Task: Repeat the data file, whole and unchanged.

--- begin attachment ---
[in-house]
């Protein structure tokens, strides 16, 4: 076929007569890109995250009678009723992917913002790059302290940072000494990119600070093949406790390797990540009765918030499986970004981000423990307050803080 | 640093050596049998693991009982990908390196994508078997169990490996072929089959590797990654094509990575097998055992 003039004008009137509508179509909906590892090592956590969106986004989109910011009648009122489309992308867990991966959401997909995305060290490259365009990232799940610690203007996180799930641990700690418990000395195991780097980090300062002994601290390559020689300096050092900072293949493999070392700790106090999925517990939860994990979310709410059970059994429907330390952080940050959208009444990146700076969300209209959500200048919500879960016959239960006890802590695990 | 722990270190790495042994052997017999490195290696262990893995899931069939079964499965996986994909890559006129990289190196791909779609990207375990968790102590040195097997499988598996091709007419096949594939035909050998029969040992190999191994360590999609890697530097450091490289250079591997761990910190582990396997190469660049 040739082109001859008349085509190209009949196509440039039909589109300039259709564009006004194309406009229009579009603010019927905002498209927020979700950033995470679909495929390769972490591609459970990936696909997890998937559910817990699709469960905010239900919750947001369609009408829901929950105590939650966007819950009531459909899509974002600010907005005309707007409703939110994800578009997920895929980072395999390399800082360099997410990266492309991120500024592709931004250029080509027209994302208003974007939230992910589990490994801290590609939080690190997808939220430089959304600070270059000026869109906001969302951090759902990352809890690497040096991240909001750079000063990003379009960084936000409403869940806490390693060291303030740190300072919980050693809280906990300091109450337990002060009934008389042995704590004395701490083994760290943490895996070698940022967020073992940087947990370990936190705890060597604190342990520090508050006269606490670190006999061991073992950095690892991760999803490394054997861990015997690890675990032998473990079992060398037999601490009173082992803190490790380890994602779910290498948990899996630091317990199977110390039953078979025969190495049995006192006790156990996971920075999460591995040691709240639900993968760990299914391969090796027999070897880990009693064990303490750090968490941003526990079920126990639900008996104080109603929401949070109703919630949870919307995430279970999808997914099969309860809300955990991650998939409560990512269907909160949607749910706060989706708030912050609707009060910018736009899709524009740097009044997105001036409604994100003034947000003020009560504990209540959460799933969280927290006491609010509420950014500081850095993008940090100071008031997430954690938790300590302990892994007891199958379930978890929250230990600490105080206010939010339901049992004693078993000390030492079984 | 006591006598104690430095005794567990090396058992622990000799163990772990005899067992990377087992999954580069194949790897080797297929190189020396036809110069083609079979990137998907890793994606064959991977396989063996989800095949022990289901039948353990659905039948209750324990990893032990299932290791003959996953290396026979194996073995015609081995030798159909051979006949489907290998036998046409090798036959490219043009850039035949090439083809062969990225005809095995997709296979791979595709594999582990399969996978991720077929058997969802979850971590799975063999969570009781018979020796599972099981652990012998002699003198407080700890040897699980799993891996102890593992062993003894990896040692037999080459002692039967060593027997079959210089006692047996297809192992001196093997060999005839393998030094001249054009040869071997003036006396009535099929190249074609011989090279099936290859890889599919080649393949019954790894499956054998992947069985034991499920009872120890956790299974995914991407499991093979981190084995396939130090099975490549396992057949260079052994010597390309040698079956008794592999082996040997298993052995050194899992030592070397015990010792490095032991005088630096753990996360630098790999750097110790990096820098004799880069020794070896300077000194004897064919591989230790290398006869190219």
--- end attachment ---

[in-house]
């Protein structure tokens, strides 16, 4: 076929007569890109995250009678009723992917913002790059302290940072000494990119600070093949406790390797990540009765918030499986970004981000423990307050803080 | 640093050596049998693991009982990908390196994508078997169990490996072929089959590797990654094509990575097998055992 003039004008009137509508179509909906590892090592956590969106986004989109910011009648009122489309992308867990991966959401997909995305060290490259365009990232799940610690203007996180799930641990700690418990000395195991780097980090300062002994601290390559020689300096050092900072293949493999070392700790106090999925517990939860994990979310709410059970059994429907330390952080940050959208009444990146700076969300209209959500200048919500879960016959239960006890802590695990 | 722990270190790495042994052997017999490195290696262990893995899931069939079964499965996986994909890559006129990289190196791909779609990207375990968790102590040195097997499988598996091709007419096949594939035909050998029969040992190999191994360590999609890697530097450091490289250079591997761990910190582990396997190469660049 040739082109001859008349085509190209009949196509440039039909589109300039259709564009006004194309406009229009579009603010019927905002498209927020979700950033995470679909495929390769972490591609459970990936696909997890998937559910817990699709469960905010239900919750947001369609009408829901929950105590939650966007819950009531459909899509974002600010907005005309707007409703939110994800578009997920895929980072395999390399800082360099997410990266492309991120500024592709931004250029080509027209994302208003974007939230992910589990490994801290590609939080690190997808939220430089959304600070270059000026869109906001969302951090759902990352809890690497040096991240909001750079000063990003379009960084936000409403869940806490390693060291303030740190300072919980050693809280906990300091109450337990002060009934008389042995704590004395701490083994760290943490895996070698940022967020073992940087947990370990936190705890060597604190342990520090508050006269606490670190006999061991073992950095690892991760999803490394054997861990015997690890675990032998473990079992060398037999601490009173082992803190490790380890994602779910290498948990899996630091317990199977110390039953078979025969190495049995006192006790156990996971920075999460591995040691709240639900993968760990299914391969090796027999070897880990009693064990303490750090968490941003526990079920126990639900008996104080109603929401949070109703919630949870919307995430279970999808997914099969309860809300955990991650998939409560990512269907909160949607749910706060989706708030912050609707009060910018736009899709524009740097009044997105001036409604994100003034947000003020009560504990209540959460799933969280927290006491609010509420950014500081850095993008940090100071008031997430954690938790300590302990892994007891199958379930978890929250230990600490105080206010939010339901049992004693078993000390030492079984 | 006591006598104690430095005794567990090396058992622990000799163990772990005899067992990377087992999954580069194949790897080797297929190189020396036809110069083609079979990137998907890793994606064959991977396989063996989800095949022990289901039948353990659905039948209750324990990893032990299932290791003959996953290396026979194996073995015609081995030798159909051979006949489907290998036998046409090798036959490219043009850039035949090439083809062969990225005809095995997709296979791979595709594999582990399969996978991720077929058997969802979850971590799975063999969570009781018979020796599972099981652990012998002699003198407080700890040897699980799993891996102890593992062993003894990896040692037999080459002692039967060593027997079959210089006692047996297809192992001196093997060999005839393998030094001249054009040869071997003036006396009535099929190249074609011989090279099936290859890889599919080649393949019954790894499956054998992947069985034991499920009872120890956790299974995914991407499991093979981190084995396939130090099975490549396992057949260079052994010597390309040698079956008794592999082996040997298993052995050194899992030592070397015990010792490095032991005088630096753990996360630098790999750097110790990096820098004799880069020794070896300077000194004897064919591989230790290398006869190219």